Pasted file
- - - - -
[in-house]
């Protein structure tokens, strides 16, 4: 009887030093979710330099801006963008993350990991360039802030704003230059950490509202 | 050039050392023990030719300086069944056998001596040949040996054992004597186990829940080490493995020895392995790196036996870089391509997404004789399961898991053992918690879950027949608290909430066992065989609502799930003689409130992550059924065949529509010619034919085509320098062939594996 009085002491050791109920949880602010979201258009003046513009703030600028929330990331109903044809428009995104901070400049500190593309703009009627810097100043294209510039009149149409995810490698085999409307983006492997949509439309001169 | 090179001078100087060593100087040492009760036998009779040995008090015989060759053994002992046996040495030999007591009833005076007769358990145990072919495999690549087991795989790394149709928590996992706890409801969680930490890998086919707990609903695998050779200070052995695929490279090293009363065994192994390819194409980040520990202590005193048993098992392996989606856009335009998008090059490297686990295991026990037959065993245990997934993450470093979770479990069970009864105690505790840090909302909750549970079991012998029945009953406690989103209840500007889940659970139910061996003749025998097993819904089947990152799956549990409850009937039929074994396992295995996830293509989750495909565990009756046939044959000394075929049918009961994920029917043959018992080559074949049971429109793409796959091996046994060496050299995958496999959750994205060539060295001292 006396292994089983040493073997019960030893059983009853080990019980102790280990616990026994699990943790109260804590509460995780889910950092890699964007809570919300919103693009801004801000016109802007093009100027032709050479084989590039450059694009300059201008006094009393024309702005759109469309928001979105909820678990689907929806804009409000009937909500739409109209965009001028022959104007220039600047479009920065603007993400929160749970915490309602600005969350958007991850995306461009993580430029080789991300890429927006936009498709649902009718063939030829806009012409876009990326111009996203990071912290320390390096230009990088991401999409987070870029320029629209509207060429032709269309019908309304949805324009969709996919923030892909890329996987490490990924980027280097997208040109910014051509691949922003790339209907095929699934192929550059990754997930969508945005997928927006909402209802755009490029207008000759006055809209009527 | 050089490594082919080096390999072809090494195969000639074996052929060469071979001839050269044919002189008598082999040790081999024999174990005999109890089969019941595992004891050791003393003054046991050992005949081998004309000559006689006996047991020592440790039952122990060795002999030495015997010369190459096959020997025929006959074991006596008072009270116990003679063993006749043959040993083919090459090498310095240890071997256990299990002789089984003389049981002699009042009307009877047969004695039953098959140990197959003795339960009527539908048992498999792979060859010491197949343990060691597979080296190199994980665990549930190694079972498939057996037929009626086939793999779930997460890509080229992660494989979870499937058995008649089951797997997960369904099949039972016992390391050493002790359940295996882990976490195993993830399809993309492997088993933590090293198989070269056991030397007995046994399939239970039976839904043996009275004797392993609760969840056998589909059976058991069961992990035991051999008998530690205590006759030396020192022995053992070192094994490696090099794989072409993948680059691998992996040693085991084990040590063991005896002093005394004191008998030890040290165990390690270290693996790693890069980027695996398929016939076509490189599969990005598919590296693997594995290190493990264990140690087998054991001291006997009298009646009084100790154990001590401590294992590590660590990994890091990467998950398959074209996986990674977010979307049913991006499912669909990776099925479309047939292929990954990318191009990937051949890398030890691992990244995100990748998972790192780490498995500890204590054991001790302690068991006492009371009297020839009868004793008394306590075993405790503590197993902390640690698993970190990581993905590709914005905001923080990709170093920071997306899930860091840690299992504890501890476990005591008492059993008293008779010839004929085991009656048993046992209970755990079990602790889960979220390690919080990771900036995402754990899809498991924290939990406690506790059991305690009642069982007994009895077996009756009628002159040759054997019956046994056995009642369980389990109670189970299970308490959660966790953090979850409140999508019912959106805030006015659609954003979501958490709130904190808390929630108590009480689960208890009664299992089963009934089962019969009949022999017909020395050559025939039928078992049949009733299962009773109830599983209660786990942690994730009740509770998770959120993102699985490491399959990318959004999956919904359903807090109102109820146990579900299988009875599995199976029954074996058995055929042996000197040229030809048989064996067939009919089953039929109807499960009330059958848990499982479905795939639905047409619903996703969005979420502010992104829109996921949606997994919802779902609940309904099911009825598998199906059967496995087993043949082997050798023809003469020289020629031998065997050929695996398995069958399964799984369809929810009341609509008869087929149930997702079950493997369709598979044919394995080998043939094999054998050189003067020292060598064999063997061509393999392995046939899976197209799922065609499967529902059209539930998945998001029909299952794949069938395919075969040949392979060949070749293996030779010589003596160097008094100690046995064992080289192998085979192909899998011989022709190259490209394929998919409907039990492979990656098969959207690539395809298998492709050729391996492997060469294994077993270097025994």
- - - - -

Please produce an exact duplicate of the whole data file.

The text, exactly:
[in-house]
């Protein structure tokens, strides 16, 4: 009887030093979710330099801006963008993350990991360039802030704003230059950490509202 | 050039050392023990030719300086069944056998001596040949040996054992004597186990829940080490493995020895392995790196036996870089391509997404004789399961898991053992918690879950027949608290909430066992065989609502799930003689409130992550059924065949529509010619034919085509320098062939594996 009085002491050791109920949880602010979201258009003046513009703030600028929330990331109903044809428009995104901070400049500190593309703009009627810097100043294209510039009149149409995810490698085999409307983006492997949509439309001169 | 090179001078100087060593100087040492009760036998009779040995008090015989060759053994002992046996040495030999007591009833005076007769358990145990072919495999690549087991795989790394149709928590996992706890409801969680930490890998086919707990609903695998050779200070052995695929490279090293009363065994192994390819194409980040520990202590005193048993098992392996989606856009335009998008090059490297686990295991026990037959065993245990997934993450470093979770479990069970009864105690505790840090909302909750549970079991012998029945009953406690989103209840500007889940659970139910061996003749025998097993819904089947990152799956549990409850009937039929074994396992295995996830293509989750495909565990009756046939044959000394075929049918009961994920029917043959018992080559074949049971429109793409796959091996046994060496050299995958496999959750994205060539060295001292 006396292994089983040493073997019960030893059983009853080990019980102790280990616990026994699990943790109260804590509460995780889910950092890699964007809570919300919103693009801004801000016109802007093009100027032709050479084989590039450059694009300059201008006094009393024309702005759109469309928001979105909820678990689907929806804009409000009937909500739409109209965009001028022959104007220039600047479009920065603007993400929160749970915490309602600005969350958007991850995306461009993580430029080789991300890429927006936009498709649902009718063939030829806009012409876009990326111009996203990071912290320390390096230009990088991401999409987070870029320029629209509207060429032709269309019908309304949805324009969709996919923030892909890329996987490490990924980027280097997208040109910014051509691949922003790339209907095929699934192929550059990754997930969508945005997928927006909402209802755009490029207008000759006055809209009527 | 050089490594082919080096390999072809090494195969000639074996052929060469071979001839050269044919002189008598082999040790081999024999174990005999109890089969019941595992004891050791003393003054046991050992005949081998004309000559006689006996047991020592440790039952122990060795002999030495015997010369190459096959020997025929006959074991006596008072009270116990003679063993006749043959040993083919090459090498310095240890071997256990299990002789089984003389049981002699009042009307009877047969004695039953098959140990197959003795339960009527539908048992498999792979060859010491197949343990060691597979080296190199994980665990549930190694079972498939057996037929009626086939793999779930997460890509080229992660494989979870499937058995008649089951797997997960369904099949039972016992390391050493002790359940295996882990976490195993993830399809993309492997088993933590090293198989070269056991030397007995046994399939239970039976839904043996009275004797392993609760969840056998589909059976058991069961992990035991051999008998530690205590006759030396020192022995053992070192094994490696090099794989072409993948680059691998992996040693085991084990040590063991005896002093005394004191008998030890040290165990390690270290693996790693890069980027695996398929016939076509490189599969990005598919590296693997594995290190493990264990140690087998054991001291006997009298009646009084100790154990001590401590294992590590660590990994890091990467998950398959074209996986990674977010979307049913991006499912669909990776099925479309047939292929990954990318191009990937051949890398030890691992990244995100990748998972790192780490498995500890204590054991001790302690068991006492009371009297020839009868004793008394306590075993405790503590197993902390640690698993970190990581993905590709914005905001923080990709170093920071997306899930860091840690299992504890501890476990005591008492059993008293008779010839004929085991009656048993046992209970755990079990602790889960979220390690919080990771900036995402754990899809498991924290939990406690506790059991305690009642069982007994009895077996009756009628002159040759054997019956046994056995009642369980389990109670189970299970308490959660966790953090979850409140999508019912959106805030006015659609954003979501958490709130904190808390929630108590009480689960208890009664299992089963009934089962019969009949022999017909020395050559025939039928078992049949009733299962009773109830599983209660786990942690994730009740509770998770959120993102699985490491399959990318959004999956919904359903807090109102109820146990579900299988009875599995199976029954074996058995055929042996000197040229030809048989064996067939009919089953039929109807499960009330059958848990499982479905795939639905047409619903996703969005979420502010992104829109996921949606997994919802779902609940309904099911009825598998199906059967496995087993043949082997050798023809003469020289020629031998065997050929695996398995069958399964799984369809929810009341609509008869087929149930997702079950493997369709598979044919394995080998043939094999054998050189003067020292060598064999063997061509393999392995046939899976197209799922065609499967529902059209539930998945998001029909299952794949069938395919075969040949392979060949070749293996030779010589003596160097008094100690046995064992080289192998085979192909899998011989022709190259490209394929998919409907039990492979990656098969959207690539395809298998492709050729391996492997060469294994077993270097025994």